City falling behind on ambitious goals to reduce greenhouse gas emissions 

click to enlarge A taxi driver fills his cab with compressed natural gas (CNG) at a clean energy fuel station January 18, 2007 in San Francisco, California. - JUSTIN SULLIVAN/GETTY IMAGES
  • Justin Sullivan/Getty Images
  • A taxi driver fills his cab with compressed natural gas (CNG) at a clean energy fuel station January 18, 2007 in San Francisco, California.

In a blow to San Francisco's environmental aspirations, a new analysis shows that city departments have collectively failed to reduce greenhouse gas emissions by their 2012 target.

The failure to meet last year's goal of a 20 percent reduction from 2005 emissions levels calls into question The City's multiyear plan to cut 80 percent of its greenhouse gas emissions by 2050.

Data from the Department of the Environment, which oversees the reduction effort, shows that city departments only reduced their 2005 emissions level by 12.2 percent.

"The City faced two major challenges in achieving our 2012 goal; however, we are optimistic that both can be resolved within the next 12 months," said Friday Apaliski, a spokeswoman for the Department of the Environment.

One of those challenges was the "longer-than-expected" process of replacing San Francisco General Hospital's backup power supply. The hospital is using natural gas-powered steam boilers that must run at all times.

"These boilers are in the process of being replaced with on-demand diesel generators that will only run when needed," Apaliski said. "The project is on track to be completed in the fall."

The other challenge, Apaliski said, is the San Francisco Municipal Transportation Agency, which the data show is The City's largest greenhouse gas emitter at 26 percent of total emissions. The agency is the largest single user of diesel and biodiesel fuel. In one year, for example, the agency consumed 4,939,126 gallons of this fuel type, resulting in 43,972 metric tons of greenhouse gas emissions.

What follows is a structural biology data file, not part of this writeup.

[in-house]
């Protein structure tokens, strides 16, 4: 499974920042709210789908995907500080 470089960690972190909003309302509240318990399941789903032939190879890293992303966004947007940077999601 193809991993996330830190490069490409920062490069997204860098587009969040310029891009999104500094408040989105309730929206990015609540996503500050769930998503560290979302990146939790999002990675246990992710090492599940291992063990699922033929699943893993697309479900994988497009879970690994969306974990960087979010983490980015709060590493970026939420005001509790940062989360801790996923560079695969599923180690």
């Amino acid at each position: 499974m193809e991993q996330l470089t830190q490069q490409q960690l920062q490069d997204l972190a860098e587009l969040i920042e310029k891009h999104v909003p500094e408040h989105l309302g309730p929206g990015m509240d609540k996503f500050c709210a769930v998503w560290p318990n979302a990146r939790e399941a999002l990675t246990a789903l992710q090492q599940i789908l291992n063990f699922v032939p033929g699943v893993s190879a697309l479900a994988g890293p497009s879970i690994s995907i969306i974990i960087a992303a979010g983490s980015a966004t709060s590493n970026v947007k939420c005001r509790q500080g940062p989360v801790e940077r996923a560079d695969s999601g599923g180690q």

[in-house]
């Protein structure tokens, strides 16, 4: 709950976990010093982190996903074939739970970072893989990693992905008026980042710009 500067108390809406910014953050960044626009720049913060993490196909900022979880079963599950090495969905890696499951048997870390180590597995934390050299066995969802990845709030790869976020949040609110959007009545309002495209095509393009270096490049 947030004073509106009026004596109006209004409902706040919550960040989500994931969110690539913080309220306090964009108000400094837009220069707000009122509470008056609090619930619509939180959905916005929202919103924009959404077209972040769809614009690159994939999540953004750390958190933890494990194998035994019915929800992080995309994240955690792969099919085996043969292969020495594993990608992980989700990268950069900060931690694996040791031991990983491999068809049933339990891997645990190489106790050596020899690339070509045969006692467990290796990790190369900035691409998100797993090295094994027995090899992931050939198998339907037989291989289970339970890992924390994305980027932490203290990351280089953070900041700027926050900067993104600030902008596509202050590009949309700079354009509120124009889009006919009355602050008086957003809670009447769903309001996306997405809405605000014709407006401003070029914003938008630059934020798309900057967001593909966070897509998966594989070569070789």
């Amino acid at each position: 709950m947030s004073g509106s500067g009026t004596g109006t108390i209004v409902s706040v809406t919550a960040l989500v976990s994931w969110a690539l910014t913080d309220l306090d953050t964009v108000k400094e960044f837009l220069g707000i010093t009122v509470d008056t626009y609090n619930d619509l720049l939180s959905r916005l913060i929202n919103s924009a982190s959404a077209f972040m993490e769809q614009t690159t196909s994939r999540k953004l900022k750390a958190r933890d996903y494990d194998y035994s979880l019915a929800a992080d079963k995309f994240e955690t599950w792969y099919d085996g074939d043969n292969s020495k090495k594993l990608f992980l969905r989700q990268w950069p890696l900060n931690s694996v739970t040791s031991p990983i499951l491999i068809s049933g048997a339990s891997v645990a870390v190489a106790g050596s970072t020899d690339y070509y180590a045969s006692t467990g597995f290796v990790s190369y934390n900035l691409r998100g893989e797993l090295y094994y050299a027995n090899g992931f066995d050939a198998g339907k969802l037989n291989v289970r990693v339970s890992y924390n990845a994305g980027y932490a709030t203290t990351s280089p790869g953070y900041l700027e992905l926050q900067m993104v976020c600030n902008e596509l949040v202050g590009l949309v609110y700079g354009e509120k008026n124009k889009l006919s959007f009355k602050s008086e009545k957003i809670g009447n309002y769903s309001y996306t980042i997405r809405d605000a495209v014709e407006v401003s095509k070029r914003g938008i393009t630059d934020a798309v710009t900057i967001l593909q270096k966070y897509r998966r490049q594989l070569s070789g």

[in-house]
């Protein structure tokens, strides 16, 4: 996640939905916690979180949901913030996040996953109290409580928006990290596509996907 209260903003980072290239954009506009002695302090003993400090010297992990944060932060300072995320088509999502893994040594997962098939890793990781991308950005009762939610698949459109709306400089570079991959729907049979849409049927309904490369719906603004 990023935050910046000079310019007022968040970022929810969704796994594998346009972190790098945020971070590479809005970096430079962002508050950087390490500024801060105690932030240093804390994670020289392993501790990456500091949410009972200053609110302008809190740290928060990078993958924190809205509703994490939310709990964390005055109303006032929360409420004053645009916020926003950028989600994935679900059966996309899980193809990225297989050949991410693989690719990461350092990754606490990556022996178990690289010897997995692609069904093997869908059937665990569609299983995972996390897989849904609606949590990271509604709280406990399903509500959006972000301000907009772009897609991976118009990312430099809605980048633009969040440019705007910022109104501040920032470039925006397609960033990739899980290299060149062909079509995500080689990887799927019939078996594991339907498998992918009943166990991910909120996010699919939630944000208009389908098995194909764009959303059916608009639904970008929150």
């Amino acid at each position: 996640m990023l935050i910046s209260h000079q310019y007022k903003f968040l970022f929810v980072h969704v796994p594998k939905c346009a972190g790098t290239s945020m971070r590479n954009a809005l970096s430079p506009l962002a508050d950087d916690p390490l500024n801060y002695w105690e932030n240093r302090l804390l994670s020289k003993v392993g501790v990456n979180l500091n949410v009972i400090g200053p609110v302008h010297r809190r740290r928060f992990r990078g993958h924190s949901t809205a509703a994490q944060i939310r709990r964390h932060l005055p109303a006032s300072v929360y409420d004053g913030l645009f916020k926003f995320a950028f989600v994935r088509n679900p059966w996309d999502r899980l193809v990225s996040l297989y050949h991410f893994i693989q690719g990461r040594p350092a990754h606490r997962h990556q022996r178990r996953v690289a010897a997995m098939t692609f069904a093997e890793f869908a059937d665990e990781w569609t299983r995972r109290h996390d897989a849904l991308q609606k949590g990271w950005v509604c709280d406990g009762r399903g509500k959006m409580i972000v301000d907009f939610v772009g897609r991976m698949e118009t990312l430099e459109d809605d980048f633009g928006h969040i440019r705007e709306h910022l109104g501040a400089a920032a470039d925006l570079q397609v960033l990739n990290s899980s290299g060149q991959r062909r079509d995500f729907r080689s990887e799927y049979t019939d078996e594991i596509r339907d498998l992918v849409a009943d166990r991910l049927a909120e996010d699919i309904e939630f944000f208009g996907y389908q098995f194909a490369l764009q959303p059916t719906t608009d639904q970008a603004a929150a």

Apaliski said the agency is planning to use a less polluting blend of biodiesel fuel and also phase out the old diesel-powered buses by replacing them with more fuel-efficient hybrid electric models.

Spokesman Paul Rose said the transit agency has put much effort into reducing greenhouse gases over the years. He noted that the agency "operates the largest municipal biodiesel fleet in the country" and that it has reduced its total greenhouse gas footprint by 30 percent since 2004.

City departments emitted about 187,776 metric tons of carbon dioxide equivalent in 2012 but fell short of their goal by about 16,658 metric tons. That's the equivalent of the carbon pollution from driving 3,470 passenger cars for one year or consuming 38,740 barrels of oil, according to data from the federal Environmental Protection Agency. It would take 427,128 young trees grown over one decade to absorb that amount of greenhouse gas, agency data indicates.

The City is reducing emissions from the baseline year of 2005, when there were 213,898 metric tons of greenhouse gas emissions. The City's next reduction target is in 2017.

"San Francisco has led the way in eliminating the use of the dirtiest fossil fuels such as coal, and as a result we have a relatively cleaner electricity mix," Apaliski said. "However, in order to achieve our longer-term goals, The City will need to consider, among other actions, policies and programs that will help reduce our natural gas usage significantly."

Overall, emissions from natural gas comprised 58 percent of The City's 2012 emissions.

The City also will try to reduce its gasoline usage for city department vehicles, which has remained somewhat constant over the years, by getting departments to reduce the number of gas guzzlers.

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